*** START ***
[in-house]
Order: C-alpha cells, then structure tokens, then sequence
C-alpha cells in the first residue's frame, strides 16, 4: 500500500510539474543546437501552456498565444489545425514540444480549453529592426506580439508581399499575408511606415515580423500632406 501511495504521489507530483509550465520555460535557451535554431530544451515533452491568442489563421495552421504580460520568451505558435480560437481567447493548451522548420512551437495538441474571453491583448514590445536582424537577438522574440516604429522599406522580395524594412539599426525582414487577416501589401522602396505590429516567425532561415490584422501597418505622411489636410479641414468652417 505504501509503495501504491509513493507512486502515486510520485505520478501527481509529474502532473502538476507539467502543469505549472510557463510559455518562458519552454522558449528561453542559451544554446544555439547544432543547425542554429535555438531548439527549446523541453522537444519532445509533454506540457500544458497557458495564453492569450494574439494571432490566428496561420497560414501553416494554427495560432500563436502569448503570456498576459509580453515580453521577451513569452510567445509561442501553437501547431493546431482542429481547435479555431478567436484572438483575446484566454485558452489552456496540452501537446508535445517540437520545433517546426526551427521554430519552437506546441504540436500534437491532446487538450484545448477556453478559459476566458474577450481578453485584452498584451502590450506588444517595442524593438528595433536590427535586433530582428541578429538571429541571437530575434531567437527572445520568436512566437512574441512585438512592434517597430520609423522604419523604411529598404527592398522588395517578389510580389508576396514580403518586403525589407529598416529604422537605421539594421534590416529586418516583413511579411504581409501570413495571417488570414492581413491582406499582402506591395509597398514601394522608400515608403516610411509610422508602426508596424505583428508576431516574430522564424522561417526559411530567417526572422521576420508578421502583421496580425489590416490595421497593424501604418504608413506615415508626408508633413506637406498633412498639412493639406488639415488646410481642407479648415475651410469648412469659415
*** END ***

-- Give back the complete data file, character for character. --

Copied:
[in-house]
Order: C-alpha cells, then structure tokens, then sequence
C-alpha cells in the first residue's frame, strides 16, 4: 500500500510539474543546437501552456498565444489545425514540444480549453529592426506580439508581399499575408511606415515580423500632406 501511495504521489507530483509550465520555460535557451535554431530544451515533452491568442489563421495552421504580460520568451505558435480560437481567447493548451522548420512551437495538441474571453491583448514590445536582424537577438522574440516604429522599406522580395524594412539599426525582414487577416501589401522602396505590429516567425532561415490584422501597418505622411489636410479641414468652417 505504501509503495501504491509513493507512486502515486510520485505520478501527481509529474502532473502538476507539467502543469505549472510557463510559455518562458519552454522558449528561453542559451544554446544555439547544432543547425542554429535555438531548439527549446523541453522537444519532445509533454506540457500544458497557458495564453492569450494574439494571432490566428496561420497560414501553416494554427495560432500563436502569448503570456498576459509580453515580453521577451513569452510567445509561442501553437501547431493546431482542429481547435479555431478567436484572438483575446484566454485558452489552456496540452501537446508535445517540437520545433517546426526551427521554430519552437506546441504540436500534437491532446487538450484545448477556453478559459476566458474577450481578453485584452498584451502590450506588444517595442524593438528595433536590427535586433530582428541578429538571429541571437530575434531567437527572445520568436512566437512574441512585438512592434517597430520609423522604419523604411529598404527592398522588395517578389510580389508576396514580403518586403525589407529598416529604422537605421539594421534590416529586418516583413511579411504581409501570413495571417488570414492581413491582406499582402506591395509597398514601394522608400515608403516610411509610422508602426508596424505583428508576431516574430522564424522561417526559411530567417526572422521576420508578421502583421496580425489590416490595421497593424501604418504608413506615415508626408508633413506637406498633412498639412493639406488639415488646410481642407479648415475651410469648412469659415